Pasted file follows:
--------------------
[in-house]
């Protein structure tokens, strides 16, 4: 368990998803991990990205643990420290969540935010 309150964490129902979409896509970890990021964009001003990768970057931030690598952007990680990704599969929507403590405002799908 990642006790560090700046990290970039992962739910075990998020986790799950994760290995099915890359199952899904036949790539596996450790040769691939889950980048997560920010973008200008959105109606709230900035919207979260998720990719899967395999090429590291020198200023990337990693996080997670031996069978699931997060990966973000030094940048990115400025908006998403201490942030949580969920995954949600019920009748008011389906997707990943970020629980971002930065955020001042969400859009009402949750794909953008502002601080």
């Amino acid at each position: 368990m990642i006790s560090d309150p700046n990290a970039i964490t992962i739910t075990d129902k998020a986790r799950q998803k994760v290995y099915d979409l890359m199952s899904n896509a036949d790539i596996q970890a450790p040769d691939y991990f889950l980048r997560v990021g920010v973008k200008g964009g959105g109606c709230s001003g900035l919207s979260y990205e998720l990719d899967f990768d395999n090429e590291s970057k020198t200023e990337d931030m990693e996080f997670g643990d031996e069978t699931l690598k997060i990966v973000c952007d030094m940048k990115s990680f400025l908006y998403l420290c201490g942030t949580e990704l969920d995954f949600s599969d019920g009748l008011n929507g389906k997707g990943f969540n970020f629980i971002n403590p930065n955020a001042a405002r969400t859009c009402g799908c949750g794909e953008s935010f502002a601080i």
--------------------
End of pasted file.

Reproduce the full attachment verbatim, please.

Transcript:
[in-house]
């Protein structure tokens, strides 16, 4: 368990998803991990990205643990420290969540935010 309150964490129902979409896509970890990021964009001003990768970057931030690598952007990680990704599969929507403590405002799908 990642006790560090700046990290970039992962739910075990998020986790799950994760290995099915890359199952899904036949790539596996450790040769691939889950980048997560920010973008200008959105109606709230900035919207979260998720990719899967395999090429590291020198200023990337990693996080997670031996069978699931997060990966973000030094940048990115400025908006998403201490942030949580969920995954949600019920009748008011389906997707990943970020629980971002930065955020001042969400859009009402949750794909953008502002601080």
């Amino acid at each position: 368990m990642i006790s560090d309150p700046n990290a970039i964490t992962i739910t075990d129902k998020a986790r799950q998803k994760v290995y099915d979409l890359m199952s899904n896509a036949d790539i596996q970890a450790p040769d691939y991990f889950l980048r997560v990021g920010v973008k200008g964009g959105g109606c709230s001003g900035l919207s979260y990205e998720l990719d899967f990768d395999n090429e590291s970057k020198t200023e990337d931030m990693e996080f997670g643990d031996e069978t699931l690598k997060i990966v973000c952007d030094m940048k990115s990680f400025l908006y998403l420290c201490g942030t949580e990704l969920d995954f949600s599969d019920g009748l008011n929507g389906k997707g990943f969540n970020f629980i971002n403590p930065n955020a001042a405002r969400t859009c009402g799908c949750g794909e953008s935010f502002a601080i």